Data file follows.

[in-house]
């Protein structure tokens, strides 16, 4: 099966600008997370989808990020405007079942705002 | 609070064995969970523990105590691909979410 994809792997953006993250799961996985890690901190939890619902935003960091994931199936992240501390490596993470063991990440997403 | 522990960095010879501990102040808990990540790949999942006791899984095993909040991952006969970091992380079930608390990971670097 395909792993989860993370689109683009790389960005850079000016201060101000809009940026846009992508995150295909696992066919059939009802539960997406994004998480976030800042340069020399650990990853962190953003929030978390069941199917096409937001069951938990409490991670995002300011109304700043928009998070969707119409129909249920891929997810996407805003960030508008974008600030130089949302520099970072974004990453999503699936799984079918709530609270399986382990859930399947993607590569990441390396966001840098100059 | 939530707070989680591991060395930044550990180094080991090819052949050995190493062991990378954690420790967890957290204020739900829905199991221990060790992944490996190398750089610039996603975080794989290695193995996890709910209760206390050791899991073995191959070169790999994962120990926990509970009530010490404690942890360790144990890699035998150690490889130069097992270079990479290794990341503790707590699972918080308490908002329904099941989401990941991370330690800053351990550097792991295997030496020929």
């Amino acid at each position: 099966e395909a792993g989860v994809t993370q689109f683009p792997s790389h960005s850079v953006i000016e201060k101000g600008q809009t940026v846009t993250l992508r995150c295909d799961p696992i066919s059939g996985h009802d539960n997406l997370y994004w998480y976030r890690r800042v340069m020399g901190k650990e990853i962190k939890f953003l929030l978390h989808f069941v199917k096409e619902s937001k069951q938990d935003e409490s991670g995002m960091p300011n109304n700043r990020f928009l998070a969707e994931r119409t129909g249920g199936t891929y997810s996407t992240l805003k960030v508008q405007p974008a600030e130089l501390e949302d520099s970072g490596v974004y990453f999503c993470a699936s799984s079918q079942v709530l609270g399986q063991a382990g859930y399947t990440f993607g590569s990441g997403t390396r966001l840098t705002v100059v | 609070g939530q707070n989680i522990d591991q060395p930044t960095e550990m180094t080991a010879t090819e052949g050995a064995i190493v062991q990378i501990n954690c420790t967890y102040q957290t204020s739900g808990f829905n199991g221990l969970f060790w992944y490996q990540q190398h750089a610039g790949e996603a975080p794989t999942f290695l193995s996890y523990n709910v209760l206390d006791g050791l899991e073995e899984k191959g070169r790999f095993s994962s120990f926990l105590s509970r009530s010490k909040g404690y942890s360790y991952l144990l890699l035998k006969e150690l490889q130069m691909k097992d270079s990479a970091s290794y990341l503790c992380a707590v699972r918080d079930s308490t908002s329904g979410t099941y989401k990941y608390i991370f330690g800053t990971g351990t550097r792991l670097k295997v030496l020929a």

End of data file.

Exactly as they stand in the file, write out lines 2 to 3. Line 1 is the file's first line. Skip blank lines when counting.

């Protein structure tokens, strides 16, 4: 099966600008997370989808990020405007079942705002 | 609070064995969970523990105590691909979410 994809792997953006993250799961996985890690901190939890619902935003960091994931199936992240501390490596993470063991990440997403 | 522990960095010879501990102040808990990540790949999942006791899984095993909040991952006969970091992380079930608390990971670097 395909792993989860993370689109683009790389960005850079000016201060101000809009940026846009992508995150295909696992066919059939009802539960997406994004998480976030800042340069020399650990990853962190953003929030978390069941199917096409937001069951938990409490991670995002300011109304700043928009998070969707119409129909249920891929997810996407805003960030508008974008600030130089949302520099970072974004990453999503699936799984079918709530609270399986382990859930399947993607590569990441390396966001840098100059 | 939530707070989680591991060395930044550990180094080991090819052949050995190493062991990378954690420790967890957290204020739900829905199991221990060790992944490996190398750089610039996603975080794989290695193995996890709910209760206390050791899991073995191959070169790999994962120990926990509970009530010490404690942890360790144990890699035998150690490889130069097992270079990479290794990341503790707590699972918080308490908002329904099941989401990941991370330690800053351990550097792991295997030496020929």
């Amino acid at each position: 099966e395909a792993g989860v994809t993370q689109f683009p792997s790389h960005s850079v953006i000016e201060k101000g600008q809009t940026v846009t993250l992508r995150c295909d799961p696992i066919s059939g996985h009802d539960n997406l997370y994004w998480y976030r890690r800042v340069m020399g901190k650990e990853i962190k939890f953003l929030l978390h989808f069941v199917k096409e619902s937001k069951q938990d935003e409490s991670g995002m960091p300011n109304n700043r990020f928009l998070a969707e994931r119409t129909g249920g199936t891929y997810s996407t992240l805003k960030v508008q405007p974008a600030e130089l501390e949302d520099s970072g490596v974004y990453f999503c993470a699936s799984s079918q079942v709530l609270g399986q063991a382990g859930y399947t990440f993607g590569s990441g997403t390396r966001l840098t705002v100059v | 609070g939530q707070n989680i522990d591991q060395p930044t960095e550990m180094t080991a010879t090819e052949g050995a064995i190493v062991q990378i501990n954690c420790t967890y102040q957290t204020s739900g808990f829905n199991g221990l969970f060790w992944y490996q990540q190398h750089a610039g790949e996603a975080p794989t999942f290695l193995s996890y523990n709910v209760l206390d006791g050791l899991e073995e899984k191959g070169r790999f095993s994962s120990f926990l105590s509970r009530s010490k909040g404690y942890s360790y991952l144990l890699l035998k006969e150690l490889q130069m691909k097992d270079s990479a970091s290794y990341l503790c992380a707590v699972r918080d079930s308490t908002s329904g979410t099941y989401k990941y608390i991370f330690g800053t990971g351990t550097r792991l670097k295997v030496l020929a």